2. Naps at the same time are also crucial. Kids are creatures of habit. I once made the tragic mistake of scheduling one of my boys for kindermusik where the class time encroached on his first nap time. Never again. Half the classes ended in hysterics (on both our parts).
  3. Try and get your kids on the same nap schedule. Perhaps your older child is down to one afternoon nap a day. You can make slow adjustments to your younger child’s nap schedule if you need to align their afternoon nap time. When my younger son was napping frequently, his afternoon nap time didn’t quite line up to my older son’s, so I bumped back the time I put him down a little each day until they matched.
  4. If at all possible, no sharing of nap spaces! Even if your kiddos can share a bedroom at night, try to find a separate spot for nap time. Pack n’plays are excellent helpers in this case.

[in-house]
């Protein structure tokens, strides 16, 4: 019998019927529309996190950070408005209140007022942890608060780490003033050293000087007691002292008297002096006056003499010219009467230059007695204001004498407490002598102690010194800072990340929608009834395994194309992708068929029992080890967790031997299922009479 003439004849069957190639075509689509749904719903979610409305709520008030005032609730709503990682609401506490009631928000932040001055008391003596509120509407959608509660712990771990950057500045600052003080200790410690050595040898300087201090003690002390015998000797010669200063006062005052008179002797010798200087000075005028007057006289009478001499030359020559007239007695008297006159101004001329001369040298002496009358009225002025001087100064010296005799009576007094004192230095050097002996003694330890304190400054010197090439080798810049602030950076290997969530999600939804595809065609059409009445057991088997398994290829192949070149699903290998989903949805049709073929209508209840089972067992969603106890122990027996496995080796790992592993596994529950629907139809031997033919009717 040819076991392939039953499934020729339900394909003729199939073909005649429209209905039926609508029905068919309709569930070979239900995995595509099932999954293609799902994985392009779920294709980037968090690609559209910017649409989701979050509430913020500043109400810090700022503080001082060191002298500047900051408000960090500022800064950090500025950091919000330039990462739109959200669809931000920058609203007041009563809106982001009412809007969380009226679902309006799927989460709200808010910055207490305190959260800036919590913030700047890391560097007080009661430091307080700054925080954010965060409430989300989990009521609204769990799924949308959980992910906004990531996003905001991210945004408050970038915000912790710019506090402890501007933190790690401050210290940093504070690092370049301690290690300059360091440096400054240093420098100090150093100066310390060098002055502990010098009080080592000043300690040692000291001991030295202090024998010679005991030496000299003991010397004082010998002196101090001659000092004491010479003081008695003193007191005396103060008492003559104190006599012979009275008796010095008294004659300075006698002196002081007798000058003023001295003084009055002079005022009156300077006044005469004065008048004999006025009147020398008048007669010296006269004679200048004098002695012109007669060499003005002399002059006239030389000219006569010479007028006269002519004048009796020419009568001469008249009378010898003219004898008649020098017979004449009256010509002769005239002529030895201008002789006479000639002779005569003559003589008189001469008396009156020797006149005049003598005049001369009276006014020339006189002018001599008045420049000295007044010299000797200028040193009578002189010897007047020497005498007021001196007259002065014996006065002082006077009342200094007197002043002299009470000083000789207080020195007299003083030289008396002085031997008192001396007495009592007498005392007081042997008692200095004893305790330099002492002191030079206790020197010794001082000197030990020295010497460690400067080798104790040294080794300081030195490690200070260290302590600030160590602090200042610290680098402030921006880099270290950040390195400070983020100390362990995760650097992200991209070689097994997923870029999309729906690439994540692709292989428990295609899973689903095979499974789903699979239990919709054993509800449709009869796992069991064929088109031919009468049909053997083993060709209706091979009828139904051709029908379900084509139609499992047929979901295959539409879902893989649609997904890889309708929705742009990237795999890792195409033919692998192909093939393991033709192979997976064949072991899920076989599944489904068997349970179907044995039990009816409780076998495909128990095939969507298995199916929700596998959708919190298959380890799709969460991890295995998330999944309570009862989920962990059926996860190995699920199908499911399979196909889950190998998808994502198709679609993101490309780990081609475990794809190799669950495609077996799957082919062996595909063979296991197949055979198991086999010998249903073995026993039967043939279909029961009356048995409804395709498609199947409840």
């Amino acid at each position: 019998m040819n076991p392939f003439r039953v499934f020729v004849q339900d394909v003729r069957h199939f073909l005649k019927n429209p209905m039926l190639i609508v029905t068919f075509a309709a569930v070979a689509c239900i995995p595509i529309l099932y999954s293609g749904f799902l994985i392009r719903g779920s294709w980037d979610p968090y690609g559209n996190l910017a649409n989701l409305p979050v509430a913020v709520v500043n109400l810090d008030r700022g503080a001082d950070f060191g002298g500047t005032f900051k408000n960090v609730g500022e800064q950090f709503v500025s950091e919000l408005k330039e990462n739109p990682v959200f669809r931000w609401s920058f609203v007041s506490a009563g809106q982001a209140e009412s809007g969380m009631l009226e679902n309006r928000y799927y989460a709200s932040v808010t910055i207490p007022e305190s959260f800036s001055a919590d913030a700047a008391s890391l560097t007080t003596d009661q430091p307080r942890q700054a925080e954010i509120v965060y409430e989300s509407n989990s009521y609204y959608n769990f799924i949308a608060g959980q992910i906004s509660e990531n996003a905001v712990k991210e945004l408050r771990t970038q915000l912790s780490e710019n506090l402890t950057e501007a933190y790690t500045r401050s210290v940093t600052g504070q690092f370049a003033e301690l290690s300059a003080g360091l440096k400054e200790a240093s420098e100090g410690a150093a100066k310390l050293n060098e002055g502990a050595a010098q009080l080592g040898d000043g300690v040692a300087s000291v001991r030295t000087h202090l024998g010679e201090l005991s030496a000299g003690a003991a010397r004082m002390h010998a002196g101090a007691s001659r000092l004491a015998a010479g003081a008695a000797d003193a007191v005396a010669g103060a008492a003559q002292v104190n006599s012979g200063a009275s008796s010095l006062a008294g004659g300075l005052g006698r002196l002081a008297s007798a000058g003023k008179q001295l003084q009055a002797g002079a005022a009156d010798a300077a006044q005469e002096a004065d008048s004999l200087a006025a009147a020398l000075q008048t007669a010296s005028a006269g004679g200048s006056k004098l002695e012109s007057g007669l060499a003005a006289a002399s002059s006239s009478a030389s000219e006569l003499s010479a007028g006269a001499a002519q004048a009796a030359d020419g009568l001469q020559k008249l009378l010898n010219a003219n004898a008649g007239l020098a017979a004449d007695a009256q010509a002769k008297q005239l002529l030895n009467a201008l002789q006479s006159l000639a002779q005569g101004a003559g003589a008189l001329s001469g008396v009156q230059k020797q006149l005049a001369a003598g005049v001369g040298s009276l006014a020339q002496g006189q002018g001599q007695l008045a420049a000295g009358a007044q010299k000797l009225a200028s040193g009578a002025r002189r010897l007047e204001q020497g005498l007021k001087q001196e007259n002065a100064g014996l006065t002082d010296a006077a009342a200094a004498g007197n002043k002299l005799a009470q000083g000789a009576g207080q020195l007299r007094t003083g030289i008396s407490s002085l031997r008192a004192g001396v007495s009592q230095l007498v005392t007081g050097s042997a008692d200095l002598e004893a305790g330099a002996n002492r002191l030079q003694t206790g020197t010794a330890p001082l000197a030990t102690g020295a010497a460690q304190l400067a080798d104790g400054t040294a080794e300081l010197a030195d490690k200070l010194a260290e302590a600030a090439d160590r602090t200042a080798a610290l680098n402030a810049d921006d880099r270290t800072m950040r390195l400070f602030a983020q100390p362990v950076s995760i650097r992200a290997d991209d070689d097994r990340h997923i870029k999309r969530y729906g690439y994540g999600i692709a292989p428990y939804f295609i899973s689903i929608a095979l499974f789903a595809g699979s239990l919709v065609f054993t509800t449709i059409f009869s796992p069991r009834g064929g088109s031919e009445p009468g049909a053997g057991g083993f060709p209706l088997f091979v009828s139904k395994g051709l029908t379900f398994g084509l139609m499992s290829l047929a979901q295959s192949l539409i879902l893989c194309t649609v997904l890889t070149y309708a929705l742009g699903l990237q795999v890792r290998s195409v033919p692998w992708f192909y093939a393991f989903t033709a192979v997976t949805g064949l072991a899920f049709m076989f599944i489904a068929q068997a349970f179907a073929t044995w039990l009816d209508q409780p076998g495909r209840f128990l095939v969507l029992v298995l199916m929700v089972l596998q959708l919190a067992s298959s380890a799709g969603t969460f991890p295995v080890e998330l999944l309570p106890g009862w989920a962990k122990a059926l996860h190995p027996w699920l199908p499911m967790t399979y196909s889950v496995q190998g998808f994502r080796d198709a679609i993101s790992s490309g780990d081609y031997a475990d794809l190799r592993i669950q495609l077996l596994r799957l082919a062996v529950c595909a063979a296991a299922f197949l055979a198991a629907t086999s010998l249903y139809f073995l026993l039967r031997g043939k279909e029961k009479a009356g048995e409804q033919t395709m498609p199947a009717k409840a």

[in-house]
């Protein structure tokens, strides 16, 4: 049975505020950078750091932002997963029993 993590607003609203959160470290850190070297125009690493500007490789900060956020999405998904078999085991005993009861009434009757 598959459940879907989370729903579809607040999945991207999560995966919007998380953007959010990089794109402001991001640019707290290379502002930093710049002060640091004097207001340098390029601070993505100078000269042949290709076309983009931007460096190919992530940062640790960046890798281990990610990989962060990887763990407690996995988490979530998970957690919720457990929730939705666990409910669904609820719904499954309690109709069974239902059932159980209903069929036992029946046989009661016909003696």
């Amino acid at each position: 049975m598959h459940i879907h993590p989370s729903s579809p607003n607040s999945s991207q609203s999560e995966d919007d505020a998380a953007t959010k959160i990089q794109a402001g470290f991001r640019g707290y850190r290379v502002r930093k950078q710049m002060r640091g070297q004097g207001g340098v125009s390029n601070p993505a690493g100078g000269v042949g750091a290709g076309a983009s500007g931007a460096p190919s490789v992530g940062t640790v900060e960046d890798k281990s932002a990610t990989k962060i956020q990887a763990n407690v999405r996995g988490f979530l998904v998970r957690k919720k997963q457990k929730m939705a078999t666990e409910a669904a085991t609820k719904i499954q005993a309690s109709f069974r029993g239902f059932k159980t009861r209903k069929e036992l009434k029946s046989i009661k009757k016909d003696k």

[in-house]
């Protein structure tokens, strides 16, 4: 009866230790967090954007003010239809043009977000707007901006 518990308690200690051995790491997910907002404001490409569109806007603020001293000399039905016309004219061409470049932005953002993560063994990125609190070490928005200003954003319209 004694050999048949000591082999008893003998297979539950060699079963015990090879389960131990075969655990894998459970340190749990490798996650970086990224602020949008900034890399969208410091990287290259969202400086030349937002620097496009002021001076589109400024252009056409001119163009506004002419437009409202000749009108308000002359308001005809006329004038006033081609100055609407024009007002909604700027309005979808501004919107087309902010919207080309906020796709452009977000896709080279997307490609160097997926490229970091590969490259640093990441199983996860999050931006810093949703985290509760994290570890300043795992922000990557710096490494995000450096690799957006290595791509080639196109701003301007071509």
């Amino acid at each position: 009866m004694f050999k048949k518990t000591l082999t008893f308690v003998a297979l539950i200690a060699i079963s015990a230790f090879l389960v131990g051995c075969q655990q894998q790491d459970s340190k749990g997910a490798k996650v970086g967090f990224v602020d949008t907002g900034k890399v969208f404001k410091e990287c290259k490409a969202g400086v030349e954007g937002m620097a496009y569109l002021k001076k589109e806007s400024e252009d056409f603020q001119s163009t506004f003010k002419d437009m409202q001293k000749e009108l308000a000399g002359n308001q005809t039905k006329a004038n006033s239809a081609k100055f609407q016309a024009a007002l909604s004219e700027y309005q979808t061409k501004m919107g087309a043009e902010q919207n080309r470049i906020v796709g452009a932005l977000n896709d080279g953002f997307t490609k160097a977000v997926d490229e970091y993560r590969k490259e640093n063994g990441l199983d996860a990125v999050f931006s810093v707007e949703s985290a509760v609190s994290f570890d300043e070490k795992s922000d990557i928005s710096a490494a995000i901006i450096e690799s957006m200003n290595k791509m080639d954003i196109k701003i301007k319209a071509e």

5. Don’t try to enforce total silence during nap time. Your younger child will learn to sleep through minor disturbances, and your older child will still get to have fun while his younger sibling saws logs.


Meaghan Howard is a mom to two little boys, ages 3 and 6. She’s currently enjoying the expat life in Japan.

Giving Up Naps

Monday, December 15th, 2014

Giving Up Naps

It’s a sad day. I have been looking forward to sweet, sweet nap time for one or more of my three kids every day for the past six years, and now it’s about to be gone from my life forever. I guess it’s the first step toward saying goodbye to the days of babies. Nap time is going to be gone long before the crib is put away or our last nursing session is over, even.

All three of my kids have given up naps before preschool. But I had a friend who was worried about her daughter starting all-day Kindergarten because she still took naps at 5. So when is the right time to give up naps?

There is no “right time.” Every kid grows and develops at a different rate. Some kids will absolutely still nap right up to starting Kindergarten, and some kids will give up naps way too early. The key is to take cues from your child.  Here are four cues that will tell you a lot about where your child is in the process.